A master lock with ones and zeroes instead of the regular numbers.

Hello, and welcome to the final Codebook of 2020. We're wishing you a happy and restful holidays, and hoping that 2021 is easier on us all.

Today's newsletter is 1,311 words, a 5-minute read.

1 big thing: Hack may have hit 18,000 institutions

Illustration of a cursor clicking on a folder with an American flag inside
Illustration: Sarah Grillo/Axios

The government is still getting its arms around the scope of the Russia-linked hack that penetrated the Pentagon, Treasury, Commerce, Homeland Security and State departments (at least), and other institutions are bracing for damage.

The big picture: The news, which Reuters broke Sunday, has shaken the government and larger cybersecurity world. The National Security Council reportedly held an emergency meeting over the weekend to discuss the breaches.

What we know:

  • Who was (probably) behind it. Cyber operators likely working for the SVR, a Russian intelligence service, compromised the software of IT contractor SolarWinds to gain access to these government networks — and have been potentially roaming in them since March.
  • The group's history. The same hacking unit, known as APT29 or Cozy Bear, hacked prominent cybersecurity vendor FireEye. Cozy Bear was also behind a major compromise in 2014 and 2015 of Pentagon, White House and State Department email systems.
    • In the FireEye breach, Russian spies stole the tools the U.S. firm’s own hackers used to see if clients’ networks were secure — tools that, in theory, Russia could repurpose for malign hacking. The operators also seemed interested in FireEye’s government clients.
  • The upper limit of the hack's potential reach: Some 18,000 SolarWinds customers — not individuals, institutions — may have been breached in the campaign, said SolarWinds.

What we don't know:

  • What they were after. The hackers appeared to gain access to email systems at affected agencies, though we don’t know whose emails, nor just how sensitive they are. It's possible they got deeper into government systems than merely scraping unclassified emails.
  • Whether the hackers are still active in victim networks. Once a determined and capable foreign intelligence service has forced its way into a system, it will seek new avenues to keep spying even if its initial access points get cut off. We don't know if, or how many, victim networks are still compromised.
  • The full list of victims. It likely includes currently unnamed “national security agencies and defense contractors” according to the Wall Street Journal’s Dustin Volz, on top of the growing list of other confirmed and reported victims.

What’s at stake: The Pentagon and State Department are — and will always be — premier targets for foreign intelligence services. But there’s plenty of potential interest to Russian intelligence within other agencies.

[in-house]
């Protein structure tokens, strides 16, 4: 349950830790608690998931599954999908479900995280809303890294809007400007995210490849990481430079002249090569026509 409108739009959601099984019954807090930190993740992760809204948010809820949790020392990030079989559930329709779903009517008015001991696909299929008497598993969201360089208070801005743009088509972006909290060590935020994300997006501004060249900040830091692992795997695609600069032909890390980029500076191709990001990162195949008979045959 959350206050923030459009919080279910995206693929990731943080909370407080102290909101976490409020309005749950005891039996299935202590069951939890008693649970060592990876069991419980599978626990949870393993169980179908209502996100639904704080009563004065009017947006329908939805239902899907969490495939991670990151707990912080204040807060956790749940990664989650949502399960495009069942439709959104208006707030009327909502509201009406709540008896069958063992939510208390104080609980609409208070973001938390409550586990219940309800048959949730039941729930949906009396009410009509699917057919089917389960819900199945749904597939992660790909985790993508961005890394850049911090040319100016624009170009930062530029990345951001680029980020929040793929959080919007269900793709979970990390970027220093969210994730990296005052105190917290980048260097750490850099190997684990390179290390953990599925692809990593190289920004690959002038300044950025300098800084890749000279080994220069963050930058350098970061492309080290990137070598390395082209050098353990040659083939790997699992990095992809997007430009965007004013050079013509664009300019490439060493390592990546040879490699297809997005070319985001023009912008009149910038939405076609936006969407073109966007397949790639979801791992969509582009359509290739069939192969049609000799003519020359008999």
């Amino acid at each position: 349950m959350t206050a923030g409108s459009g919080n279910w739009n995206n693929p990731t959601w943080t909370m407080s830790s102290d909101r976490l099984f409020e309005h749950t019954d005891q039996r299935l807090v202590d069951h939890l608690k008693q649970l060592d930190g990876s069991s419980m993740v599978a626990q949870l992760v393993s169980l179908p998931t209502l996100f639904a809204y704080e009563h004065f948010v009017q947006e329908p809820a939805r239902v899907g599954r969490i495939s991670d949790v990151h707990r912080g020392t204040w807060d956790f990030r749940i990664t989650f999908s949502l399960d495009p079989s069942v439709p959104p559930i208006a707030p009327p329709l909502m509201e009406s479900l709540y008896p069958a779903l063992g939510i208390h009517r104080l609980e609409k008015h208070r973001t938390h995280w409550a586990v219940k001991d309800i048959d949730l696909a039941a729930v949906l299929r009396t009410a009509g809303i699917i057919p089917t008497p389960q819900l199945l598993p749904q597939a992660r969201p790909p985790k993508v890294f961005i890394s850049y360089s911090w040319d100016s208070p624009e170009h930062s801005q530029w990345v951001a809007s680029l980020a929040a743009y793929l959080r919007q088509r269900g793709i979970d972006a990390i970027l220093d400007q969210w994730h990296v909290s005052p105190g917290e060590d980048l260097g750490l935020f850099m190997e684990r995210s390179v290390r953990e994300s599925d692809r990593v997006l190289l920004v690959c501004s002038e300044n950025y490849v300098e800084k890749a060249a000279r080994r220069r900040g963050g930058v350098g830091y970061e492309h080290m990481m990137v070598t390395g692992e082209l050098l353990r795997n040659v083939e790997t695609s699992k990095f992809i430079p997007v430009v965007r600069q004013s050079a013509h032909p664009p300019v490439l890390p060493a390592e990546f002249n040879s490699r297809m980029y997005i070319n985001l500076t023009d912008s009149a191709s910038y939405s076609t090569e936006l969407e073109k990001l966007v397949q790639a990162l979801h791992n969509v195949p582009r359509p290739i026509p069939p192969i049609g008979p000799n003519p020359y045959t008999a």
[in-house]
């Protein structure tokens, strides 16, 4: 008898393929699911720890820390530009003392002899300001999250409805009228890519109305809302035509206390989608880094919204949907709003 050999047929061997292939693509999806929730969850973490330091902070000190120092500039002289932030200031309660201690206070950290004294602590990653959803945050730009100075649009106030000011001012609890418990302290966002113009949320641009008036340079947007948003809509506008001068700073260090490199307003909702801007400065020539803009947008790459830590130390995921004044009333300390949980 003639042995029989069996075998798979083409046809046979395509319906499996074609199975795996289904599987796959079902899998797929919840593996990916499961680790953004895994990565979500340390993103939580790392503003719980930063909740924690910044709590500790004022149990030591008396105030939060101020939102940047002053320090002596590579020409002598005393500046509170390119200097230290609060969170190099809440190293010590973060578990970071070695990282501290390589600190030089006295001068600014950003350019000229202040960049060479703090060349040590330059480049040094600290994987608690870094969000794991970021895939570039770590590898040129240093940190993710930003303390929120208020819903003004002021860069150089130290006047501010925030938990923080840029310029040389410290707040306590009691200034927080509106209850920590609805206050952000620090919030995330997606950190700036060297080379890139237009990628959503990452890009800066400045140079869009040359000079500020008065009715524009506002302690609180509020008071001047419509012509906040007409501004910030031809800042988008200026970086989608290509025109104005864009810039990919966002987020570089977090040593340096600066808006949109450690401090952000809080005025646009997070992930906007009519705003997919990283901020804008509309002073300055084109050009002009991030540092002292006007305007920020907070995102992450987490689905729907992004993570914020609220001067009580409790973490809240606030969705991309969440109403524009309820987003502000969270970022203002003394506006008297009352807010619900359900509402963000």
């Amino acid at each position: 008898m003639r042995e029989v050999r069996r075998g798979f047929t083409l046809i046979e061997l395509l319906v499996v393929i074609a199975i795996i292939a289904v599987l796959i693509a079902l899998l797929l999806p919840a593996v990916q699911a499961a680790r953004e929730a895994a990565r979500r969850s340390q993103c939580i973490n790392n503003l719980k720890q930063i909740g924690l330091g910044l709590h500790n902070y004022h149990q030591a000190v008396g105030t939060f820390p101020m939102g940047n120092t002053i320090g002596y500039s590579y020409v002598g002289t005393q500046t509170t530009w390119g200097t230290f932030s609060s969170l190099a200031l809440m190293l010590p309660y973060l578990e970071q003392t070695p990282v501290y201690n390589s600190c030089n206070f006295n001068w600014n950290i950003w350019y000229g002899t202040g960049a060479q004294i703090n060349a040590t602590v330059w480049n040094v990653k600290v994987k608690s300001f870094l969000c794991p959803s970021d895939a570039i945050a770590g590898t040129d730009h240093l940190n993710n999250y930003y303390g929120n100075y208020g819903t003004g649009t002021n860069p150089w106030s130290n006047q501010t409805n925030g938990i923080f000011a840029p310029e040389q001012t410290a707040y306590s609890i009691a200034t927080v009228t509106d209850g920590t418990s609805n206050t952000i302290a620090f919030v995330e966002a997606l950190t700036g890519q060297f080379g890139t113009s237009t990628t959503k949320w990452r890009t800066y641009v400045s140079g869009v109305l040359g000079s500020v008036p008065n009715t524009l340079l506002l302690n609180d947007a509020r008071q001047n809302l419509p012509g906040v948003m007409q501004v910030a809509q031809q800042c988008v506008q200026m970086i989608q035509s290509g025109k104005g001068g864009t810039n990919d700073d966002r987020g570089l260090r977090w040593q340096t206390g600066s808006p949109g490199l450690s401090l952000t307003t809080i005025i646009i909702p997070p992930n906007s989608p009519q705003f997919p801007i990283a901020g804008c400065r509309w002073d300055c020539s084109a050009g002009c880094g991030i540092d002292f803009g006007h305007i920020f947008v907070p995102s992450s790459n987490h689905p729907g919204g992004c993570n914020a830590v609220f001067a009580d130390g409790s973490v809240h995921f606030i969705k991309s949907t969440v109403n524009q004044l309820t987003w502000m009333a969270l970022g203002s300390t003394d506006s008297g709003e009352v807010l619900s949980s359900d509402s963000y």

• Treasury has multiple agencies and bureaus that focus on terror financing, sanctions and helping track the financial flows of suspected intelligence operatives and agencies worldwide.
  • Commerce's Bureau of Industry and Security identifies and sanctions firms and individuals secretly working for foreign governments or terror groups that are attempting to procure sensitive military technologies prohibited from export.
  • DHS’ Homeland Security Investigations arm does key work in countering nuclear proliferation, while the department's Cybersecurity and Infrastructure Security Agency is responsible for securing federal networks.

Between the lines: There’s no evidence that these particular parts of Treasury, Commerce or DHS were breached. But the point is that sensitive national security work is often done in lesser-known corners of the U.S. government.

What's next: It’s a strong bet there are other shoes waiting to drop.

  • SolarWinds' customers include most of the Fortune 500 and a wide swath of U.S. military and civilian government bodies, per a recently deleted page on SolarWinds' website.

Be smart: As stunning as the hack's apparent success may be, the effort behind it is par for the course in the world of cyber espionage. The general public just rarely gets a glimpse into the machinery of modern spying.

  • And while the SolarWinds hack is immensely serious, the targeting of government agencies is precisely the type of cyber spying that all capable intelligence services do — including those in the U.S.

2. Dueling online influence operations in Africa

Facebook took down three networks of accounts that were waging online influence campaigns in Africa, which researchers linked to an infamous Russian troll farm and the French military.

Why it matters: The report offers an unusual look into an antagonistic online influence campaign that pitted two adversaries against each other in real time.

  • It is also a rare window into an online influence campaign authored by a Western U.S. ally.

Details: The French and Russian operations, which targeted people in the Central African Republic (CAR) and other African countries, did not merely run in parallel, but often took shots at one another on Facebook, according to a new report by the social networks analytics firm Graphika and the Stanford Internet Observatory.